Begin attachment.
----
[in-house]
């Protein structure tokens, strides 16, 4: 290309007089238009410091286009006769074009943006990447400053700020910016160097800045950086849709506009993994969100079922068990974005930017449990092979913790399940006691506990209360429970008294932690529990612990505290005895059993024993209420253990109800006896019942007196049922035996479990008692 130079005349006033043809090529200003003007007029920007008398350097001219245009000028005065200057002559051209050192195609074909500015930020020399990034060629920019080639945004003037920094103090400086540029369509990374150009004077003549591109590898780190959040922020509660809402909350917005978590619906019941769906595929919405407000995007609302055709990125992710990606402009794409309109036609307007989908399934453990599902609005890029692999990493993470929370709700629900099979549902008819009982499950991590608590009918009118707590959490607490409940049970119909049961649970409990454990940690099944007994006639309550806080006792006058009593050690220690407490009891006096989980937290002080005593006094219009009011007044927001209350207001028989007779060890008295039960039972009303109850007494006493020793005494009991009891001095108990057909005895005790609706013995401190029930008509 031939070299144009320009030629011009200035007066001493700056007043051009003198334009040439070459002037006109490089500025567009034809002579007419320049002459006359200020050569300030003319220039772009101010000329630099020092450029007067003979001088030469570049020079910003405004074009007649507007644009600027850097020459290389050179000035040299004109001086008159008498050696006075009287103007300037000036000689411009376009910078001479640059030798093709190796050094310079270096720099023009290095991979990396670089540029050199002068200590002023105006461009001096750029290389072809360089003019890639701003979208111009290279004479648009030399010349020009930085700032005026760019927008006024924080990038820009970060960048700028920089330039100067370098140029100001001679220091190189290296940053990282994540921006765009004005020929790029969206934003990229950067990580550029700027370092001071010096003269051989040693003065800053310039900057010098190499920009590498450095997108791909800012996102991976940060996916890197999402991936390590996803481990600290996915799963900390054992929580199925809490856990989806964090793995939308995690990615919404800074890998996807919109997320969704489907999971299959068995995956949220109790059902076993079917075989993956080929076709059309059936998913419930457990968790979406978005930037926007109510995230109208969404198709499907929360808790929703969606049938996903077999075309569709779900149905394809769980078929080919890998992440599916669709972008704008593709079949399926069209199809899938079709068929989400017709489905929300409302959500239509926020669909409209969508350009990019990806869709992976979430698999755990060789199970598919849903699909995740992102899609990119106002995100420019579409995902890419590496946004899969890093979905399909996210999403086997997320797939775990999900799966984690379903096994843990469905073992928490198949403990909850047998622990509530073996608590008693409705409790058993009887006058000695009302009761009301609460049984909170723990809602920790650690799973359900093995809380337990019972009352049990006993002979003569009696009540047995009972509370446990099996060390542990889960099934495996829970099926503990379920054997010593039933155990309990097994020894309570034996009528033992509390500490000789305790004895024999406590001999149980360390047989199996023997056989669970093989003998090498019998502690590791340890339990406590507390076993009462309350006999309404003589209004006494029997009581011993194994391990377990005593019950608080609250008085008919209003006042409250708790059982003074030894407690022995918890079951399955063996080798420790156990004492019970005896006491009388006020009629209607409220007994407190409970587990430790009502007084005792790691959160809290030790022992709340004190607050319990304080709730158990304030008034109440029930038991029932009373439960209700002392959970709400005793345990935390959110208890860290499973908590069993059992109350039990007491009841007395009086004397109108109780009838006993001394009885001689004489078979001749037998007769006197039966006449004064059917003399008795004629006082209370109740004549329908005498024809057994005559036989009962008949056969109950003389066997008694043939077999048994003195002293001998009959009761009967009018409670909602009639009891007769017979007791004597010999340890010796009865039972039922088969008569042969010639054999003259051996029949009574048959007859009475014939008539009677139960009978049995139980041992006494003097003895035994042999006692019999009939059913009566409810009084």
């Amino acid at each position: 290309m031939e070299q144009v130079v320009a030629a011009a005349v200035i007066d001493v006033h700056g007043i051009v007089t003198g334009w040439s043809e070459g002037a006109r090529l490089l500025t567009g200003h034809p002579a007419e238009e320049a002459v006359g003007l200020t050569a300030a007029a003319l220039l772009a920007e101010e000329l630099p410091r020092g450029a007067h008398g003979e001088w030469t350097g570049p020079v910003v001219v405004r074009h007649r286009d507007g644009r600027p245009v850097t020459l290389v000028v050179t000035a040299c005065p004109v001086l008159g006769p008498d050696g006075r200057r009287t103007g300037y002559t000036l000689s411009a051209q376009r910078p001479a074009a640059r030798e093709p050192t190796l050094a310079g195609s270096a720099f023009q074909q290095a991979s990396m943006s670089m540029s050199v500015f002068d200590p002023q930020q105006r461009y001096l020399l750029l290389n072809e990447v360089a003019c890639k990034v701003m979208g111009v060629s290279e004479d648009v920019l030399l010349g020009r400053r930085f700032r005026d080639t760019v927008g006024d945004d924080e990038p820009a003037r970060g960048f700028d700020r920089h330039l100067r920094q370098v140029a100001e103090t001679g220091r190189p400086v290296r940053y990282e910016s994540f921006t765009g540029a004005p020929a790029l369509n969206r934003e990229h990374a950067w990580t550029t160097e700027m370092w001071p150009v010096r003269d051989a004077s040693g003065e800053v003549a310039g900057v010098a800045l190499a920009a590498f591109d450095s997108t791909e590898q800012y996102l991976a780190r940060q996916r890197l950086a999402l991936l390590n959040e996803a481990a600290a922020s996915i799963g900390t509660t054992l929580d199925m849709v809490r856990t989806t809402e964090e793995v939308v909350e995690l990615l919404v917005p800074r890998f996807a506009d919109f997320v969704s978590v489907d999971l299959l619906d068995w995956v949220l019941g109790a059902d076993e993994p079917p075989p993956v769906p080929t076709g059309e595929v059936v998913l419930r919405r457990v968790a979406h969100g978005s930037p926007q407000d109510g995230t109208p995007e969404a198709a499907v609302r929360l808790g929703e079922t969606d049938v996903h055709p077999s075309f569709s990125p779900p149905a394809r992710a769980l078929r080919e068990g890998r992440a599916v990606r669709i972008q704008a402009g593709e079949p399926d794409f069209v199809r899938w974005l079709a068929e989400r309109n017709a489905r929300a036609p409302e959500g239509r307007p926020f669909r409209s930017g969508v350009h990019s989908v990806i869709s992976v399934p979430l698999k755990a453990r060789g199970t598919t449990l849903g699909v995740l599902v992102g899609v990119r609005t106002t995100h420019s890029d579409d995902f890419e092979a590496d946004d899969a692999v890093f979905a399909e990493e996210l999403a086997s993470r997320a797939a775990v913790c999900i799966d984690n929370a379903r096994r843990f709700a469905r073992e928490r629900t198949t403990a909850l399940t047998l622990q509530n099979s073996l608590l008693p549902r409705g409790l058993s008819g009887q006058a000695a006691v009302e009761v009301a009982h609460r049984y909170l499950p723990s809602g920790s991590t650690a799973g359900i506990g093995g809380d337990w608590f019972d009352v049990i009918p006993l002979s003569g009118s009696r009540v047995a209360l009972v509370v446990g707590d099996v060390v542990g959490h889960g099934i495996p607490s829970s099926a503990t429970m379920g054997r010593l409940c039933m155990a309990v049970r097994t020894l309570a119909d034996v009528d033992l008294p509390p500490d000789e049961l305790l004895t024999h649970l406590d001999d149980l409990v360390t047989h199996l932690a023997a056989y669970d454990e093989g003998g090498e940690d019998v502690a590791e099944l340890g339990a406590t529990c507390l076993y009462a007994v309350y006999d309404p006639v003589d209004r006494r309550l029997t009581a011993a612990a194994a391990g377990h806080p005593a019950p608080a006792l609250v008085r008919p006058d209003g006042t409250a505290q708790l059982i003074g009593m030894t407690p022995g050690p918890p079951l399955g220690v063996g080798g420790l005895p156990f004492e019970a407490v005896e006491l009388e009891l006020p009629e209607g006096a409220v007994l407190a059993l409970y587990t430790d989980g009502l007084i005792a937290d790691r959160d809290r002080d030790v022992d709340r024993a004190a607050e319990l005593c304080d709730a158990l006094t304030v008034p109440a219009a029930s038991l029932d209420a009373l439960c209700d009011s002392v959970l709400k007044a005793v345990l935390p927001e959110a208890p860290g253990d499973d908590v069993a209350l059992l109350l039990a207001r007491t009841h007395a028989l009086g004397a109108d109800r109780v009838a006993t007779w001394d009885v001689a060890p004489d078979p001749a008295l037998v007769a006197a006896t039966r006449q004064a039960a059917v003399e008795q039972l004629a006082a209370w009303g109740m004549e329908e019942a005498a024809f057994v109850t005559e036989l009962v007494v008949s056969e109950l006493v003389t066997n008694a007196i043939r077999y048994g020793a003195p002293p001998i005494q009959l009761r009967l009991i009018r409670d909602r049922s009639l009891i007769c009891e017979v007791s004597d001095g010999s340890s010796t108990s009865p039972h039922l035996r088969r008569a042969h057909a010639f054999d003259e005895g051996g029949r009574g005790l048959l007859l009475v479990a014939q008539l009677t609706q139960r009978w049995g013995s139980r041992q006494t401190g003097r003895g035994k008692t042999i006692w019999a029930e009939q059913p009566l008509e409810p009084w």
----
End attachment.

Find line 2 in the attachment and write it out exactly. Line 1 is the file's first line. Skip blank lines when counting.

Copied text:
């Protein structure tokens, strides 16, 4: 290309007089238009410091286009006769074009943006990447400053700020910016160097800045950086849709506009993994969100079922068990974005930017449990092979913790399940006691506990209360429970008294932690529990612990505290005895059993024993209420253990109800006896019942007196049922035996479990008692 130079005349006033043809090529200003003007007029920007008398350097001219245009000028005065200057002559051209050192195609074909500015930020020399990034060629920019080639945004003037920094103090400086540029369509990374150009004077003549591109590898780190959040922020509660809402909350917005978590619906019941769906595929919405407000995007609302055709990125992710990606402009794409309109036609307007989908399934453990599902609005890029692999990493993470929370709700629900099979549902008819009982499950991590608590009918009118707590959490607490409940049970119909049961649970409990454990940690099944007994006639309550806080006792006058009593050690220690407490009891006096989980937290002080005593006094219009009011007044927001209350207001028989007779060890008295039960039972009303109850007494006493020793005494009991009891001095108990057909005895005790609706013995401190029930008509 031939070299144009320009030629011009200035007066001493700056007043051009003198334009040439070459002037006109490089500025567009034809002579007419320049002459006359200020050569300030003319220039772009101010000329630099020092450029007067003979001088030469570049020079910003405004074009007649507007644009600027850097020459290389050179000035040299004109001086008159008498050696006075009287103007300037000036000689411009376009910078001479640059030798093709190796050094310079270096720099023009290095991979990396670089540029050199002068200590002023105006461009001096750029290389072809360089003019890639701003979208111009290279004479648009030399010349020009930085700032005026760019927008006024924080990038820009970060960048700028920089330039100067370098140029100001001679220091190189290296940053990282994540921006765009004005020929790029969206934003990229950067990580550029700027370092001071010096003269051989040693003065800053310039900057010098190499920009590498450095997108791909800012996102991976940060996916890197999402991936390590996803481990600290996915799963900390054992929580199925809490856990989806964090793995939308995690990615919404800074890998996807919109997320969704489907999971299959068995995956949220109790059902076993079917075989993956080929076709059309059936998913419930457990968790979406978005930037926007109510995230109208969404198709499907929360808790929703969606049938996903077999075309569709779900149905394809769980078929080919890998992440599916669709972008704008593709079949399926069209199809899938079709068929989400017709489905929300409302959500239509926020669909409209969508350009990019990806869709992976979430698999755990060789199970598919849903699909995740992102899609990119106002995100420019579409995902890419590496946004899969890093979905399909996210999403086997997320797939775990999900799966984690379903096994843990469905073992928490198949403990909850047998622990509530073996608590008693409705409790058993009887006058000695009302009761009301609460049984909170723990809602920790650690799973359900093995809380337990019972009352049990006993002979003569009696009540047995009972509370446990099996060390542990889960099934495996829970099926503990379920054997010593039933155990309990097994020894309570034996009528033992509390500490000789305790004895024999406590001999149980360390047989199996023997056989669970093989003998090498019998502690590791340890339990406590507390076993009462309350006999309404003589209004006494029997009581011993194994391990377990005593019950608080609250008085008919209003006042409250708790059982003074030894407690022995918890079951399955063996080798420790156990004492019970005896006491009388006020009629209607409220007994407190409970587990430790009502007084005792790691959160809290030790022992709340004190607050319990304080709730158990304030008034109440029930038991029932009373439960209700002392959970709400005793345990935390959110208890860290499973908590069993059992109350039990007491009841007395009086004397109108109780009838006993001394009885001689004489078979001749037998007769006197039966006449004064059917003399008795004629006082209370109740004549329908005498024809057994005559036989009962008949056969109950003389066997008694043939077999048994003195002293001998009959009761009967009018409670909602009639009891007769017979007791004597010999340890010796009865039972039922088969008569042969010639054999003259051996029949009574048959007859009475014939008539009677139960009978049995139980041992006494003097003895035994042999006692019999009939059913009566409810009084």